ILNews

Justices to hear 2 arguments

Michael W. Hoskins
January 1, 2008
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The Indiana Supreme Court will hear two arguments Thursday morning.

At 9 a.m., justices will hear a direct appeal in David Camm v. State, No. 87S00-0612-CR-499, which comes from Warrick Superior Court and involves a former state trooper convicted two years ago of murdering his family.

Camm is serving a life sentence without possibility of parole following his second conviction in the September 2000 murders of his wife and their two children, 7-year-old Bradley and 5-year-old Jill, in southern Indiana. The Indiana Court of Appeals overturned his first conviction in 2004 because of improper evidence used at trial, and jurors in January 2006 convicted him a second time on three counts of murder.

This appeal involves issues about how the defense was not allowed to introduce evidence about a co-defendant's criminal history, as well as how the prosecution argued at trial that Camm murdered his family to cover up an alleged molestation.

The second argument at 9:45 a.m. comes in Debra Barnett v. Camille Clark, No. 76S03-0803-CV-148, which hails from Steuben County and involves whether a township trustee should be liable for an employee's sex crimes committed in conjunction with his or her job. Barnett alleged the trustee, Clark, was liable for the sexual misconduct of her employee under the doctrine of respondeat superior, and the trial court entered summary judgment for the trustee. But the Court of Appeals reversed last year and found the employee was acting within the scope of his employment.

Both arguments will be webcast live online at http://www.indianacourts.org/apps/webcasts/.
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  1. Your article is a good intro the recent amendments to Fed.R.Civ.P. For a much longer - though not necessarily better -- summary, counsel might want to read THE CHIEF UMPIRE IS CHANGING THE STRIKE ZONE, which I co-authored and which was just published in the January issue of THE VERDICT (the monthly publication of the Indiana Trial Lawyers Association).

  2. Thank you, John Smith, for pointing out a needed correction. The article has been revised.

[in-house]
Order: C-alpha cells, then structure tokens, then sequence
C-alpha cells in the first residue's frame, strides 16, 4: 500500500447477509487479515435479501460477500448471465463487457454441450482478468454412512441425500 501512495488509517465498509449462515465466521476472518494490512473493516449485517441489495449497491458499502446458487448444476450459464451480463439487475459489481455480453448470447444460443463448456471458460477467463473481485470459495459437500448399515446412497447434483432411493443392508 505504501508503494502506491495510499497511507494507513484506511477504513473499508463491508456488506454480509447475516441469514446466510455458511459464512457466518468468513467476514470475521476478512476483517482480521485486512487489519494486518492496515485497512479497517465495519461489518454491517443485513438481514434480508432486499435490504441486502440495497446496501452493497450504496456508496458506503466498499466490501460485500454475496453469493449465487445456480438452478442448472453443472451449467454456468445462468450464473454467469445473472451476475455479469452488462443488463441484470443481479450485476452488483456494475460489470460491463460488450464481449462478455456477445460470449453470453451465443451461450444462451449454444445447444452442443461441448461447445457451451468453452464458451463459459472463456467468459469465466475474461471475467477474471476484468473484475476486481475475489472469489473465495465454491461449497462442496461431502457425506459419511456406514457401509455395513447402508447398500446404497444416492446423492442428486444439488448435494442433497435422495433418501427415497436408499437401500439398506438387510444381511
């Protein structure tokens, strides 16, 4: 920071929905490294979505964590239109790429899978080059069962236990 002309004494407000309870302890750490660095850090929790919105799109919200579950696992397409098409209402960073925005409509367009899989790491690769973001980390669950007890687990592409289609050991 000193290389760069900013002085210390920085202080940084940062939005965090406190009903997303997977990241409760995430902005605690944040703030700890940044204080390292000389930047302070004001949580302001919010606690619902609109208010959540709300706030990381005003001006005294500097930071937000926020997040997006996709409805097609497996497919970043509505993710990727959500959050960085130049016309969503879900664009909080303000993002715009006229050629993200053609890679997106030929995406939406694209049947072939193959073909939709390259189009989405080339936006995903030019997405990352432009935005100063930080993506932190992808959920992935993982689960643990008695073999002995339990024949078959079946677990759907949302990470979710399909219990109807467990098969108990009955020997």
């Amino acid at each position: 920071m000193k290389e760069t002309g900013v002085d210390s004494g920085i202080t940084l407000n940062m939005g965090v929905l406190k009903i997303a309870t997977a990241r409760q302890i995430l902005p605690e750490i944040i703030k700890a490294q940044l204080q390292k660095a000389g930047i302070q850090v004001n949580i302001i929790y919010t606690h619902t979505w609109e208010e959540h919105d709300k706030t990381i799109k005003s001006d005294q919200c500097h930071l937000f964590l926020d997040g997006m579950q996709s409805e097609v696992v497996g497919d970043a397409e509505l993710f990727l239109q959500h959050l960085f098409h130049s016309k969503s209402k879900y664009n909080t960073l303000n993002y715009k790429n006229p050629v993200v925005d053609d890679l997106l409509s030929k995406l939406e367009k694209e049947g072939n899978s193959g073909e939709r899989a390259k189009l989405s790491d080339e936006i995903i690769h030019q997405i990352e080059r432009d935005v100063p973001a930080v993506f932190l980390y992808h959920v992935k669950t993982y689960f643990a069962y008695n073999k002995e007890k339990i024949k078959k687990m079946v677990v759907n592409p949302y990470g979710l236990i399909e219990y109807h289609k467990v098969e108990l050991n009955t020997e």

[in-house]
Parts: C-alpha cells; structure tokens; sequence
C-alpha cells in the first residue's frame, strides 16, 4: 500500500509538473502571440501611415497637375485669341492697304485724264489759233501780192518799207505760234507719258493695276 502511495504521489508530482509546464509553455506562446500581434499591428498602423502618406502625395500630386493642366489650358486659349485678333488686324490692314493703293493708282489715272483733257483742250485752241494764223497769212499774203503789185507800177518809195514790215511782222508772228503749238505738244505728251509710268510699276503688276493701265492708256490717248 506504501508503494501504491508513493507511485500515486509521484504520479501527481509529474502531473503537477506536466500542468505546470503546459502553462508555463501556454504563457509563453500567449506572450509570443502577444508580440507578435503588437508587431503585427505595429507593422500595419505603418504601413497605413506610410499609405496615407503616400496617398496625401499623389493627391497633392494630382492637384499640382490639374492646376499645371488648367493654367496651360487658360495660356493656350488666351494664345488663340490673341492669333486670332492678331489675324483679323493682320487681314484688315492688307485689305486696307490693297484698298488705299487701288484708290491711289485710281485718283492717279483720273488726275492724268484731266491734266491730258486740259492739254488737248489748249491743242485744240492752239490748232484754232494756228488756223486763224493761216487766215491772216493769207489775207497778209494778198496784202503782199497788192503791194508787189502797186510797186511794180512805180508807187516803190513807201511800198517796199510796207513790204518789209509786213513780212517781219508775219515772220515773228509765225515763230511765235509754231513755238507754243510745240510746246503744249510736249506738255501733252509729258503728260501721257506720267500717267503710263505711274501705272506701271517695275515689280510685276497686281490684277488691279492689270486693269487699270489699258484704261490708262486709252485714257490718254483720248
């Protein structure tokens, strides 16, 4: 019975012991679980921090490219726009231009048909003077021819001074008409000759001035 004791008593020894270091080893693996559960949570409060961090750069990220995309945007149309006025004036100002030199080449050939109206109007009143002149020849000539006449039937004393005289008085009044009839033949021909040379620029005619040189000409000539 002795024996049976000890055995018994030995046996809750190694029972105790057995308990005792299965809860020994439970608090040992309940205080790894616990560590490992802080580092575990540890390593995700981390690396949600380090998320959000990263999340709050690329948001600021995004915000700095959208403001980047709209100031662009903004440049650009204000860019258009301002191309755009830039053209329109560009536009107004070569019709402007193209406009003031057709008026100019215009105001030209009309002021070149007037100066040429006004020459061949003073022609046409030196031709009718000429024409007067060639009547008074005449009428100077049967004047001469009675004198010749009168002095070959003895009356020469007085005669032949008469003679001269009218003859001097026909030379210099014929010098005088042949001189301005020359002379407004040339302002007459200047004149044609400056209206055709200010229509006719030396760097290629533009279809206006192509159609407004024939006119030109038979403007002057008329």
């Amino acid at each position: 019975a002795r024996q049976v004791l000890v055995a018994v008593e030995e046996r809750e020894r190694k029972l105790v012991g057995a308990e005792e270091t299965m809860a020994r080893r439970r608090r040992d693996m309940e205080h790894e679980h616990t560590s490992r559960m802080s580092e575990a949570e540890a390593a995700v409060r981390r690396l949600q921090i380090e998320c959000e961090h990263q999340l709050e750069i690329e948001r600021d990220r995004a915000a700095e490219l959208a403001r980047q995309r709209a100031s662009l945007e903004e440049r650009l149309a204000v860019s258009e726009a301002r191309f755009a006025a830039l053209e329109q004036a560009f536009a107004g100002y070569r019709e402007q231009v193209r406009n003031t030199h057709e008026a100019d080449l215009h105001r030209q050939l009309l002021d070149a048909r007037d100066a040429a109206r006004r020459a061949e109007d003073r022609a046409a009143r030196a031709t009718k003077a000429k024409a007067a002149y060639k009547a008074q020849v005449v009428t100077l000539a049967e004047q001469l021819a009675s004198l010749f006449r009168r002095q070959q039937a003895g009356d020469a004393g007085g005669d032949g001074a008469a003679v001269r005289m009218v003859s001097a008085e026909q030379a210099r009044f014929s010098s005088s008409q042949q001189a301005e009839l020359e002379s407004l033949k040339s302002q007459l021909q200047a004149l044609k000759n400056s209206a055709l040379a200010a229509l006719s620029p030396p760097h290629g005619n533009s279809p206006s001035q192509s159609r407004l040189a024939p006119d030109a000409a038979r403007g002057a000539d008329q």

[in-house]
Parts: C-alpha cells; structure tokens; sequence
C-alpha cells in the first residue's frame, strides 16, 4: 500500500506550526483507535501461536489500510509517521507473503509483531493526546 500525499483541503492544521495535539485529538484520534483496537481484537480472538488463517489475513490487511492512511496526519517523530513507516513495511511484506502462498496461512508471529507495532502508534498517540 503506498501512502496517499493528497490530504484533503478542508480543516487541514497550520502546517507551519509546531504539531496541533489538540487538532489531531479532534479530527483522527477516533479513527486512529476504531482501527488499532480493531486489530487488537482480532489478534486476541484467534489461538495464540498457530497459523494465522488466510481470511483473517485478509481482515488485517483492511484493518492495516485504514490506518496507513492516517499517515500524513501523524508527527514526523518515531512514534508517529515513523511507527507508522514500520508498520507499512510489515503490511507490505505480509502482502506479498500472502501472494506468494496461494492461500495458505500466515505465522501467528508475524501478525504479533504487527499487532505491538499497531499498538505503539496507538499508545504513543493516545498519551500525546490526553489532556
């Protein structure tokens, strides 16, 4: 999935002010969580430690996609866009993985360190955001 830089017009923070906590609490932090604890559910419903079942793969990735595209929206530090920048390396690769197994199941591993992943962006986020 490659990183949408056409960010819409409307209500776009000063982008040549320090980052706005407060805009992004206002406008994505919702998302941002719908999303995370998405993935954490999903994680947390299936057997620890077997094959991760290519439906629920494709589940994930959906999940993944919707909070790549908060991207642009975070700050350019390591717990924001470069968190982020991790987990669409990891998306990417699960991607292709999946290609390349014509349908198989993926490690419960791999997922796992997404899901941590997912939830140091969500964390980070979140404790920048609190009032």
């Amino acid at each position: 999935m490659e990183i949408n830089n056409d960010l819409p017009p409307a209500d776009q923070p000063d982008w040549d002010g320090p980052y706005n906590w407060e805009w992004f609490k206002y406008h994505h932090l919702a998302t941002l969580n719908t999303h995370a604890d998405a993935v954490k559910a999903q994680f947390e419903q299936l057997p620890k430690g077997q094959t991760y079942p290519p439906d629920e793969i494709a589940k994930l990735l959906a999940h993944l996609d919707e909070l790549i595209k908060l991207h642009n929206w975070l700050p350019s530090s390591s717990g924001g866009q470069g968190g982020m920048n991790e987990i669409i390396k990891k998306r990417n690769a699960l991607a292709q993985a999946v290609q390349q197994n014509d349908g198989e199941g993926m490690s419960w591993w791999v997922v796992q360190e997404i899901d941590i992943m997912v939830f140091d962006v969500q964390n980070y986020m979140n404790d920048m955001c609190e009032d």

3. The "National institute for Justice" is an agency for the Dept of Justice. That is not the law firm you are talking about in this article. The "institute for justice" is a public interest law firm. http://ij.org/ thanks for interesting article however

  4. I would like to try to find a lawyer as soon possible I've had my money stolen off of my bank card driver pressed charges and I try to get the information they need it and a Social Security board is just give me a hold up a run around for no reason and now it think it might be too late cuz its been over a year I believe and I can't get the right information they need because they keep giving me the runaroundwhat should I do about that

  5. It is wonderful that Indiana DOC is making some truly admirable and positive changes. People with serious mental illness, intellectual disability or developmental disability will benefit from these changes. It will be much better if people can get some help and resources that promote their health and growth than if they suffer alone. If people experience positive growth or healing of their health issues, they may be less likely to do the things that caused them to come to prison in the first place. This will be of benefit for everyone. I am also so happy that Indiana DOC added correctional personnel and mental health staffing. These are tough issues to work with. There should be adequate staffing in prisons so correctional officers and other staff are able to do the kind of work they really want to do-helping people grow and change-rather than just trying to manage chaos. Correctional officers and other staff deserve this. It would be great to see increased mental health services and services for people with intellectual or developmental disabilities in the community so that fewer people will have to receive help and support in prisons. Community services would like be less expensive, inherently less demeaning and just a whole lot better for everyone.

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